• As described above, a method of mapping the logical address to a plurality of channels is referred to as a multi-channel interleaving. Where the multi-channel interleaving is combined with the page-level mapping, quantity of the mapping information managed in each channel may be reduced. Also, where sequential accessing is performed, the multi-channel interleaving may distribute data transmission to each channel and reduce concentrating data transmission to a single channel.
  • FIG. 4 illustrates an example of a storage space of the map block information 211 and the data block information 212 of FIG. 2.
  • The data block information 212 will be described in detail hereinafter.
  • It is assumed that a user data area 232 includes of N data blocks.
  • A single data block includes n pages.
  • Information with respect to each data block may include block state information and state information corresponding to each of the n pages.
  • The state information corresponding to each page may indicate whether the page is free, valid, or invalid. Where data is not stored in the page, the page is free. Where data is stored in the page and the stored data is valid, the page is valid. Also, where data is stored in the page and the stored data is invalid, the page is invalid.
  • For example, where the page state information is “00,” it indicates that the page is free. Where the page state information is “10,” it indicates that the page is invalid, and where the page state information is “11,” it indicates that the page is valid. Where data stored in the page is not a recent version, but an obsolete version, the page is invalid.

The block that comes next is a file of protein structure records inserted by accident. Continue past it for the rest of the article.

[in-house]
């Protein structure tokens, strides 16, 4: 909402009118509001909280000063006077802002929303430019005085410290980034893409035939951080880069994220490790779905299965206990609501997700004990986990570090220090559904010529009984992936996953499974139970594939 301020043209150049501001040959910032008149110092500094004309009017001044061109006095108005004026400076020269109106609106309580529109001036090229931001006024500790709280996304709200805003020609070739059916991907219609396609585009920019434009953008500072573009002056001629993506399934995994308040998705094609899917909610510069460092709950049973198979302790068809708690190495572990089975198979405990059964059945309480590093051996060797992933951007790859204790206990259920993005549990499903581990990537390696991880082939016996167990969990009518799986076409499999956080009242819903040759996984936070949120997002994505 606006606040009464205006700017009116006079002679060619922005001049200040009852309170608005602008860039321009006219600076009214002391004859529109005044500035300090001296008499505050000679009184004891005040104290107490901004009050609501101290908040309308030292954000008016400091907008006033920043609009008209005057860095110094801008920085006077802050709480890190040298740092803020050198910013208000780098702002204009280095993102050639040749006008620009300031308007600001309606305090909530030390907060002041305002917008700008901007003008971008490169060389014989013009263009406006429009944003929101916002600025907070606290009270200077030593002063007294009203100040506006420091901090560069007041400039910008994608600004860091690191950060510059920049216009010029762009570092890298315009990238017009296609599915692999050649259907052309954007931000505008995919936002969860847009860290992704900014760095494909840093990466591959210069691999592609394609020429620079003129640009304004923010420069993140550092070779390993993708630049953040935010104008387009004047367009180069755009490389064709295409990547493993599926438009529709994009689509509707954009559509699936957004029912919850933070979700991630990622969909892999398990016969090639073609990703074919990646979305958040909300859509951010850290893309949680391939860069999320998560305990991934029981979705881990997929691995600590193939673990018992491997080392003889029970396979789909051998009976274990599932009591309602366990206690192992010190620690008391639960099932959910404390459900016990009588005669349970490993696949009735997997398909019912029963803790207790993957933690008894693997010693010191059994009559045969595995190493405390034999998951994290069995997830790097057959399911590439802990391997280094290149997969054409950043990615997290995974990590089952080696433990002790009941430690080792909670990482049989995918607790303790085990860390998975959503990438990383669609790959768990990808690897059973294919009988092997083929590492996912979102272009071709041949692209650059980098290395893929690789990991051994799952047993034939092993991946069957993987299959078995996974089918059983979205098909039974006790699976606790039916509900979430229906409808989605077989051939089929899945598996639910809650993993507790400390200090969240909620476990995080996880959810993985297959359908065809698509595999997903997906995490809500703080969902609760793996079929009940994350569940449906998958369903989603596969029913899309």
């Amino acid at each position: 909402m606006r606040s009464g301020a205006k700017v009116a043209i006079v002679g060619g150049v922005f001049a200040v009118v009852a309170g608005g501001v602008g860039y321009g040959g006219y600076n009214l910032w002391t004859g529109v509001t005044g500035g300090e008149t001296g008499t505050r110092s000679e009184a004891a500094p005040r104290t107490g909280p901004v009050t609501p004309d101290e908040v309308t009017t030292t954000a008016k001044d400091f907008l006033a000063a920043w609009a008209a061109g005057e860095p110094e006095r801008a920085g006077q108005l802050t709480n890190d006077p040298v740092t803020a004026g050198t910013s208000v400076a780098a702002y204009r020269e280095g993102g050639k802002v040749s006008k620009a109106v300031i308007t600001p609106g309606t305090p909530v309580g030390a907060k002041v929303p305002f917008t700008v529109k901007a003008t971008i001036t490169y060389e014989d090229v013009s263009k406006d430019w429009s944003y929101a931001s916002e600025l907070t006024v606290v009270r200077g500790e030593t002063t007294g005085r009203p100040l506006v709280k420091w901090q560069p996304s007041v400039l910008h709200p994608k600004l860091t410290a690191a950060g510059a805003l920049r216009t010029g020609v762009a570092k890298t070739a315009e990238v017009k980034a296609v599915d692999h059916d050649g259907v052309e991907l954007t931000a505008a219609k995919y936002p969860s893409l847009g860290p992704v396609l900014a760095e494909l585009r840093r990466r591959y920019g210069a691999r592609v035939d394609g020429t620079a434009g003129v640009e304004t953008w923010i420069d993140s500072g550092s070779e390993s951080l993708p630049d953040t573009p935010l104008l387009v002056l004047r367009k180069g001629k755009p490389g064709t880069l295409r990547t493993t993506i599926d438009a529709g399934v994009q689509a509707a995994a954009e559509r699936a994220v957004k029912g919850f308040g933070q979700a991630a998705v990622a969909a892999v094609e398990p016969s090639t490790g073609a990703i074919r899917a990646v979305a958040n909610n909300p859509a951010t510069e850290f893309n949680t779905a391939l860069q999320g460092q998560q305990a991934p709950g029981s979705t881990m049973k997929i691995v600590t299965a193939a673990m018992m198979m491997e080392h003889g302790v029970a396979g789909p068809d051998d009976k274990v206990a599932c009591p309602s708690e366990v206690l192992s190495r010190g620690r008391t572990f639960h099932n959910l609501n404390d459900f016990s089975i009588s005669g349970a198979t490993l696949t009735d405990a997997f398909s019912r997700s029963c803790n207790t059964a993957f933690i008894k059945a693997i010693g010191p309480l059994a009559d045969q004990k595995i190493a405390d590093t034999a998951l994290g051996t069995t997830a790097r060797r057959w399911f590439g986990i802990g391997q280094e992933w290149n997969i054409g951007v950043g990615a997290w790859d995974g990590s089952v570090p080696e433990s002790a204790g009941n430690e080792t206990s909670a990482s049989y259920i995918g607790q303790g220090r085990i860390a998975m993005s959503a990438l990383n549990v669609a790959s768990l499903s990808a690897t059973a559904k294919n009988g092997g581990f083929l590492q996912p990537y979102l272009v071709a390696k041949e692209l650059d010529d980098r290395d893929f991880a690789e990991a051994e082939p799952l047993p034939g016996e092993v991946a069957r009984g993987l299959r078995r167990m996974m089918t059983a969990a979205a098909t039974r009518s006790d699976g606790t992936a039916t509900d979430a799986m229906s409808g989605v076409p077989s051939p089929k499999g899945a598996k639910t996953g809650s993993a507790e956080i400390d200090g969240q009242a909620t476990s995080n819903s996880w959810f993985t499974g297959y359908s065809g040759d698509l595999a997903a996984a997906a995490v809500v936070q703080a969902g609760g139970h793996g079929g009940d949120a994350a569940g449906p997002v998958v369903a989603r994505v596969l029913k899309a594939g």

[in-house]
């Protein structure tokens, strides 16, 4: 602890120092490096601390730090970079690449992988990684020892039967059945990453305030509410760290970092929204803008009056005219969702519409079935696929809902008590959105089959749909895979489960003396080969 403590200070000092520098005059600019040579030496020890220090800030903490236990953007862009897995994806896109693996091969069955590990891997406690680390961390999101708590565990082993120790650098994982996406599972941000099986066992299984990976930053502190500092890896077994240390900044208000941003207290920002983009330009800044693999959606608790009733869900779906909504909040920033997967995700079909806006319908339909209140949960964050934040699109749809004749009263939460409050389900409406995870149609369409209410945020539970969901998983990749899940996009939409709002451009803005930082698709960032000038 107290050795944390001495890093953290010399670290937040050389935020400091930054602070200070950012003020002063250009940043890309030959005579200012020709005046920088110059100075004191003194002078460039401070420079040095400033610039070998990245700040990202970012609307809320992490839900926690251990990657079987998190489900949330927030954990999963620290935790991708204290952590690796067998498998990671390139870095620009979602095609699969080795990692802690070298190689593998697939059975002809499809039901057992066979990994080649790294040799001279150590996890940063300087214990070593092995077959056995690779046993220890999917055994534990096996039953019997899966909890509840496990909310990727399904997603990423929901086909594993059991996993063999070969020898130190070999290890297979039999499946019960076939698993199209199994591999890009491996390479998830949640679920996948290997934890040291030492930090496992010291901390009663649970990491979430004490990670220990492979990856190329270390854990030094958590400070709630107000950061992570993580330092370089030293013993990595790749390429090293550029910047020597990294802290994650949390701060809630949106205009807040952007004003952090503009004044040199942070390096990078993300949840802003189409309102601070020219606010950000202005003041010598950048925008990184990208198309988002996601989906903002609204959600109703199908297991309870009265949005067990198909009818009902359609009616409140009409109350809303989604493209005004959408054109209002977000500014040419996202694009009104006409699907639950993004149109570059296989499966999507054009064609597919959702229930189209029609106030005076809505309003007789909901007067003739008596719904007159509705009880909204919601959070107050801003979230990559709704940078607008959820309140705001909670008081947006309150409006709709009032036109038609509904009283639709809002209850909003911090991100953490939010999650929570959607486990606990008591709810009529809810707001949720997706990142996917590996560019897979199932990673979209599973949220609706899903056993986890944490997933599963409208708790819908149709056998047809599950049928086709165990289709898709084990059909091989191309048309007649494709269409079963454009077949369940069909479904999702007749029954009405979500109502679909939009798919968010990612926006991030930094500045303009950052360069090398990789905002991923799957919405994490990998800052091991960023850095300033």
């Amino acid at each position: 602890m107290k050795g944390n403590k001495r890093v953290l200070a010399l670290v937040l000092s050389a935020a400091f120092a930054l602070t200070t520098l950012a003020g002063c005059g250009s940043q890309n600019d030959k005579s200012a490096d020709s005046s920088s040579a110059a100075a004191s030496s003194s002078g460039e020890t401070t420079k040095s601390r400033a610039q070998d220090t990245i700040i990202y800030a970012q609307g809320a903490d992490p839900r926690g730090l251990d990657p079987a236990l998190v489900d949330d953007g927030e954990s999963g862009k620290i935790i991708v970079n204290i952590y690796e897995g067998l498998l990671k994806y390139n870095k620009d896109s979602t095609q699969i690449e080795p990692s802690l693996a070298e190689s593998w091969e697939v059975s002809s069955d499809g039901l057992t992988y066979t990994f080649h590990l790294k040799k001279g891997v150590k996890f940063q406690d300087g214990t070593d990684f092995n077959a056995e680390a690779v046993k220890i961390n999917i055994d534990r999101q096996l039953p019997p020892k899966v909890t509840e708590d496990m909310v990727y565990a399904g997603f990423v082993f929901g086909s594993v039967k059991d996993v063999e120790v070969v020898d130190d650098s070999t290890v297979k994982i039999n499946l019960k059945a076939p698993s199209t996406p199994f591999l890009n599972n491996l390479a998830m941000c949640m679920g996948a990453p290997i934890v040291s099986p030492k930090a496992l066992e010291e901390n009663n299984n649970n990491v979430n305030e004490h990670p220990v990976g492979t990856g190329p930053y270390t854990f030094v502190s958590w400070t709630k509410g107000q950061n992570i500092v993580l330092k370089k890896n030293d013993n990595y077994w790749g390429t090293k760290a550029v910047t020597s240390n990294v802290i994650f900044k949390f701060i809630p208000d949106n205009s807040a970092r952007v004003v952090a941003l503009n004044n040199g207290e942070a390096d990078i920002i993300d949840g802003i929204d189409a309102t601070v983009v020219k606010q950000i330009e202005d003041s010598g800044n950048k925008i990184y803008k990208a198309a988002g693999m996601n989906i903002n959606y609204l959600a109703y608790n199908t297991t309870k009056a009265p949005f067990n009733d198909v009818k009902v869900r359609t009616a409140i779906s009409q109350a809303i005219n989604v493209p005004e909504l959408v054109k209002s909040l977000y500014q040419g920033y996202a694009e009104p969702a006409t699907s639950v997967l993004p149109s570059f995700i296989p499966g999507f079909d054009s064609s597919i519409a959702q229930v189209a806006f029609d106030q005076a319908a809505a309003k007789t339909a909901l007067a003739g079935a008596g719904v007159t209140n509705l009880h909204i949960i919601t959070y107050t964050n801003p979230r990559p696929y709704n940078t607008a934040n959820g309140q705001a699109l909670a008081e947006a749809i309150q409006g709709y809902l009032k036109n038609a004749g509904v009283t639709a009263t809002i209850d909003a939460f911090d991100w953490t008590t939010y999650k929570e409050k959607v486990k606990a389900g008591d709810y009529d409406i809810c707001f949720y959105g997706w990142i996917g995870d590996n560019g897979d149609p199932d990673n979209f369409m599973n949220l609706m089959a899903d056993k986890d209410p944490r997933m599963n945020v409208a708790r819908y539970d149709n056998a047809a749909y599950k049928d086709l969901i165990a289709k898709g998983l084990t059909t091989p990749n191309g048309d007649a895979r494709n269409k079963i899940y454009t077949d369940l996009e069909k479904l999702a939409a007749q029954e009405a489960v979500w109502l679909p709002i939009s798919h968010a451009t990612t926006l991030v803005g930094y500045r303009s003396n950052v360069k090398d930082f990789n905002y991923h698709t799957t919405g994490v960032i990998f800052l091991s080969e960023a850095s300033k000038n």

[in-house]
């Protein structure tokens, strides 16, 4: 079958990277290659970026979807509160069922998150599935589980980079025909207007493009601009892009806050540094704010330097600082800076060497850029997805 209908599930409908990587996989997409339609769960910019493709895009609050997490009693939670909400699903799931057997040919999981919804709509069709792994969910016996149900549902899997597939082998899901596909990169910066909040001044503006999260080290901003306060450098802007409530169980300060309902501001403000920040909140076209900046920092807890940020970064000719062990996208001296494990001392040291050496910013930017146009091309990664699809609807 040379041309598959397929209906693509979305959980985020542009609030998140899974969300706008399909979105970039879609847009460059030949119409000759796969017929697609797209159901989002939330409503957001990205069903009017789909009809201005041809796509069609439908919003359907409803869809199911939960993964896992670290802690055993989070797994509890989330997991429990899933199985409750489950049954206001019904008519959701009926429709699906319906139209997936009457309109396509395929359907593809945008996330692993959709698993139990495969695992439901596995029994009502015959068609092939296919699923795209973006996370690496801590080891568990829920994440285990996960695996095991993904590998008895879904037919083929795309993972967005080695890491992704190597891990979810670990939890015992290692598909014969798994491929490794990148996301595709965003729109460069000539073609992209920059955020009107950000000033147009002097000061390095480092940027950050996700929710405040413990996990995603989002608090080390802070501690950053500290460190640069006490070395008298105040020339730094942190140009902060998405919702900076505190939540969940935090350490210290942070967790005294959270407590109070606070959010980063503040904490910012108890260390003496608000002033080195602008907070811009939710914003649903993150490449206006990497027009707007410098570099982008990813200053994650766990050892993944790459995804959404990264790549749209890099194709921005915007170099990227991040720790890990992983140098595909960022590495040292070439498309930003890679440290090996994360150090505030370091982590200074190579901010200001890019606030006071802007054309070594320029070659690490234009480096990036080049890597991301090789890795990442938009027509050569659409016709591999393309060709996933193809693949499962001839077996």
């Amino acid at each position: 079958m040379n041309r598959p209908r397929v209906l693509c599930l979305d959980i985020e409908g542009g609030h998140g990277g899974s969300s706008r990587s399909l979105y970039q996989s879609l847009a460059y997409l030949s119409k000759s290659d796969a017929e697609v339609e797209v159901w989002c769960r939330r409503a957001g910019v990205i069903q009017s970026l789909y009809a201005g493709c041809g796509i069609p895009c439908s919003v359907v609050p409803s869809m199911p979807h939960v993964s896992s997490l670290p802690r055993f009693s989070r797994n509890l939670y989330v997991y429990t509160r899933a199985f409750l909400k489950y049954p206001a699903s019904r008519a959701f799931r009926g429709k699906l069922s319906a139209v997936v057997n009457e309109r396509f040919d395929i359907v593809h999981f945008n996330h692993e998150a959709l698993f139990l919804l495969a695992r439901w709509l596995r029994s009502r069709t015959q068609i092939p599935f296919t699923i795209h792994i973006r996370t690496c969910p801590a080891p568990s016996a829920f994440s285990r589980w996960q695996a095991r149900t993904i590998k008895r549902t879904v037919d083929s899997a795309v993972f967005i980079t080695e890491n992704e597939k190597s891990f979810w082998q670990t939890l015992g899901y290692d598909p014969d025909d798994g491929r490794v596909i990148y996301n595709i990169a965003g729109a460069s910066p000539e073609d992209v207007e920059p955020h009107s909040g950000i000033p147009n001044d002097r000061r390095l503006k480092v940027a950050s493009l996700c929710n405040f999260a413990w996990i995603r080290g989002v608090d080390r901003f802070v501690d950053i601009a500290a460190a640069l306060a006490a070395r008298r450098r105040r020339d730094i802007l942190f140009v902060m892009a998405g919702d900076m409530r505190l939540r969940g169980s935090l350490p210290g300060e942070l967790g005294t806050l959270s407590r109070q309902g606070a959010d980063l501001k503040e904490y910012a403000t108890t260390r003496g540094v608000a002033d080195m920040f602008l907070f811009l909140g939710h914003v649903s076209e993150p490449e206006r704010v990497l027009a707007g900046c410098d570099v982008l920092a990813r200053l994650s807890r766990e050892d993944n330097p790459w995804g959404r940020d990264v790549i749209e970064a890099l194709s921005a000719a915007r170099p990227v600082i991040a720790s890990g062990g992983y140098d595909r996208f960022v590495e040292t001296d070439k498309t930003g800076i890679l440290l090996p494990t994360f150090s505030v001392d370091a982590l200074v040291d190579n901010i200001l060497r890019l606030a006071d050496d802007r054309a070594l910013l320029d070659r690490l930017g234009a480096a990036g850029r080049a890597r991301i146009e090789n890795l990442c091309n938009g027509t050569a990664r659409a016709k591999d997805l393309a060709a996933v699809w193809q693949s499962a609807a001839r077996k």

• The block state information may include an erase count of a block and a number of valid pages from among pages included in the block.
  • FIG. 5 illustrates an example of a storage space of the root map 213 of FIG. 2.
  • A physical address corresponding to a logical block address may be stored in the root map 213. The physical address may represent a page address of a page map area 231 where page level mapping information corresponding to the logical block address is stored. The channel controllers (0 thorough 3) 121 through 124 may obtain the physical address from the root map 213 of NVRAM 110 and access the page map area 231 of Flash 00, 01, 02, 03, 10, 11, 12, 13, 20, 21, 22, 23, 30, 31, 32, and 33 using the physical address.
  • Since an in-place update with respect to data stored in the NVRAM 110 is possible, a physical address mapped to a logical block 0 may be stored in a first entry of the root map 213 and a physical address mapped to a logical block 1 may be stored in a second entry of the root map 213. The root map 213 may have as many entries as a number of the logical blocks M.
  • The channel controllers (0 through 3) 121 through 124 may access the page map area using the physical address and obtain a physical page address from the page map area 231. Mapping information of a block level may be stored in the NVRAM 110 and mapping information of a page level may be store in the page map area 231. Since the mapping information is managed in two levels, a memory space to store mapping information may be reduced.
  • FIG. 6 illustrates an example of information that is stored in the write map cache 214 of FIG. 2.